Pinpoint has extended its platform for managing software delivery to include the ability to analyze historical events to facility team reviews as well as more accurately predict where bottlenecks are likely to emerge based on the past performance of the DevOps team.
Company CEO Jeff Haynie said the company’s namesake software is employed today mainly to identify existing software development bottlenecks. Pinpoint is now making greater use of machine learning algorithms and advanced analytics to surface additional insights and recommendations, he said.
Designed to collect data from multiple tools and platforms spanning a DevOps process, Pinpoint automates most of the tedious tasks associated with collecting the metrics required to manage a distributed development team, Haynie said. With more developers working from home in the wake of the COVID-19 pandemic, that ability to collect metrics automatically also plays a key role in allowing application development managers to set more meaningful agendas for meetings that now occur via videoconference rather than in a physical conference room.
In effect, the application development process can no longer be managed by simply walking around the office to find out what everyone is working on, he noted.
The analytics should also serve to make events, otherwise known as ceremonies, more meaningful because they can include metrics detailing what was actually required to achieve a specific goal, he added.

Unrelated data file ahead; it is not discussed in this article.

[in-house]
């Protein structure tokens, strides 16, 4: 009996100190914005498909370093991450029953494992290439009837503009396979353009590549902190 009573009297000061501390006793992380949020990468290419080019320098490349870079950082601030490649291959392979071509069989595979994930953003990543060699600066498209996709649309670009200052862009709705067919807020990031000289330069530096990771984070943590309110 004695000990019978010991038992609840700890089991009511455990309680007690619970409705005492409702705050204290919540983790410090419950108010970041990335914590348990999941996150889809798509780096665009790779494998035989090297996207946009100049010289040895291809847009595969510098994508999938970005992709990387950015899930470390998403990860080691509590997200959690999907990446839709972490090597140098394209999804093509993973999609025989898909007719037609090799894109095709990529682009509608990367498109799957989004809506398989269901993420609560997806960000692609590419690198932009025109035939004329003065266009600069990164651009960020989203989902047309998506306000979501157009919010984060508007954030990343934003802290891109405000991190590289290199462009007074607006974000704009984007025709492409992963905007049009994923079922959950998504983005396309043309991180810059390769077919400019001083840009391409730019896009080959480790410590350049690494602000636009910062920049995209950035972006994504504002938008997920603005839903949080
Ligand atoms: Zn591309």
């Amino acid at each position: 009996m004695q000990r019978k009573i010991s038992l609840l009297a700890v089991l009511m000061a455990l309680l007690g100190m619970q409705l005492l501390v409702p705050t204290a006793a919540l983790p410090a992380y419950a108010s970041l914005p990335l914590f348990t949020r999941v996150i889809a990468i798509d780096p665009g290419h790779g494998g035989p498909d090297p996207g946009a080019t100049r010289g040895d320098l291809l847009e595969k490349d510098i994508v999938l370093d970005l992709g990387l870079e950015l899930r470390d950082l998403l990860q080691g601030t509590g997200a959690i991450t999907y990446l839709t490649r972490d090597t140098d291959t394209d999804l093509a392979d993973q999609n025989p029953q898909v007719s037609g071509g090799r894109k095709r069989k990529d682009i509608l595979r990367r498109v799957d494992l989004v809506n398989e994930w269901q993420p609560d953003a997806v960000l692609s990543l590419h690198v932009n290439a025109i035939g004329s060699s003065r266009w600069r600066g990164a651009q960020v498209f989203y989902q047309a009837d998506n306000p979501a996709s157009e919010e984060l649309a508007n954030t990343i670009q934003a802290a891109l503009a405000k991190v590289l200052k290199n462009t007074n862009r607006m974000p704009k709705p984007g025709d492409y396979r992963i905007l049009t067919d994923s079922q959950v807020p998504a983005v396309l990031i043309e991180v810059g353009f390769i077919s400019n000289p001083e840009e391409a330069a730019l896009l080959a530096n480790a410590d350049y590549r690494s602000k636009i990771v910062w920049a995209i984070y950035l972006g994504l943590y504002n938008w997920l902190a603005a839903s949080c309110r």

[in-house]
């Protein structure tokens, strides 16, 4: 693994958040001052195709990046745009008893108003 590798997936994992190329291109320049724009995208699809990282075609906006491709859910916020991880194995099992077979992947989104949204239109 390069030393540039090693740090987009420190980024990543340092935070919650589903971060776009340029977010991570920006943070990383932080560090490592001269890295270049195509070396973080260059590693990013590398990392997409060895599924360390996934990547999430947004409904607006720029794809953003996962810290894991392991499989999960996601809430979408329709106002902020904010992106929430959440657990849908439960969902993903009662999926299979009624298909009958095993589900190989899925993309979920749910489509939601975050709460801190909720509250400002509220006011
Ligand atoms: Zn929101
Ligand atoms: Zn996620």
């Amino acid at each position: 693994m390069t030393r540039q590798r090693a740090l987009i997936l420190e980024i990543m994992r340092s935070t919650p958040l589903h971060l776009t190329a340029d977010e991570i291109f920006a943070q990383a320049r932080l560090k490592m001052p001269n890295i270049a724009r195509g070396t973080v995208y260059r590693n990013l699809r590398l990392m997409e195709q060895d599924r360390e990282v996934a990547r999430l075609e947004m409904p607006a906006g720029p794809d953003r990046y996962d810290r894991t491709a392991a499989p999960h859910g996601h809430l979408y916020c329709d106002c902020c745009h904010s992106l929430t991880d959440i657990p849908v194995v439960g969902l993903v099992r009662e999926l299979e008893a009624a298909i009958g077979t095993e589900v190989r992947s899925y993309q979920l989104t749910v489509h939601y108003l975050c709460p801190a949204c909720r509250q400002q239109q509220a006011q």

Ultimately, the goal for any DevOps team should not be to simply write more code faster. IT leaders need to make sure the right code is being delivered at the right time to ensure application development projects stay on track.
Providers of various DevOps platforms have been investing in tools to manage the software delivery process. However, each of those offerings is optimized for a specific platform. The Pinpoint dashboard can be integrated with any platform, including Azure Team Foundation Server (TFS), GitLab, GitHub and Bitbucket. Assignments made in Pinpoint can also then be automatically reflected in these platforms as well as project management applications such as Jira, said Haynie.
One of the biggest issues with software engineering is that, from a business perspective, it’s been a “black box” that has made it difficult to plan. The more dependent a business is on software, the more problematic that issue becomes. Many issues could be avoided if only there was more visibility into how software development resources are being applied when and where. In fact, as more organizations prioritize digital business transformation in the wake of the COVID-19 pandemic, the more critical it becomes to maximize use of limited software development resources.
Of course, organizations have been trying to manage software development projects using spreadsheets and project management applications for decades. The tools are not likely to be replaced anytime soon simply because of the level of process inertia attached to them within most organizations. However, given the current state of application development, it should be apparent those tools are not enough to get the job done on time.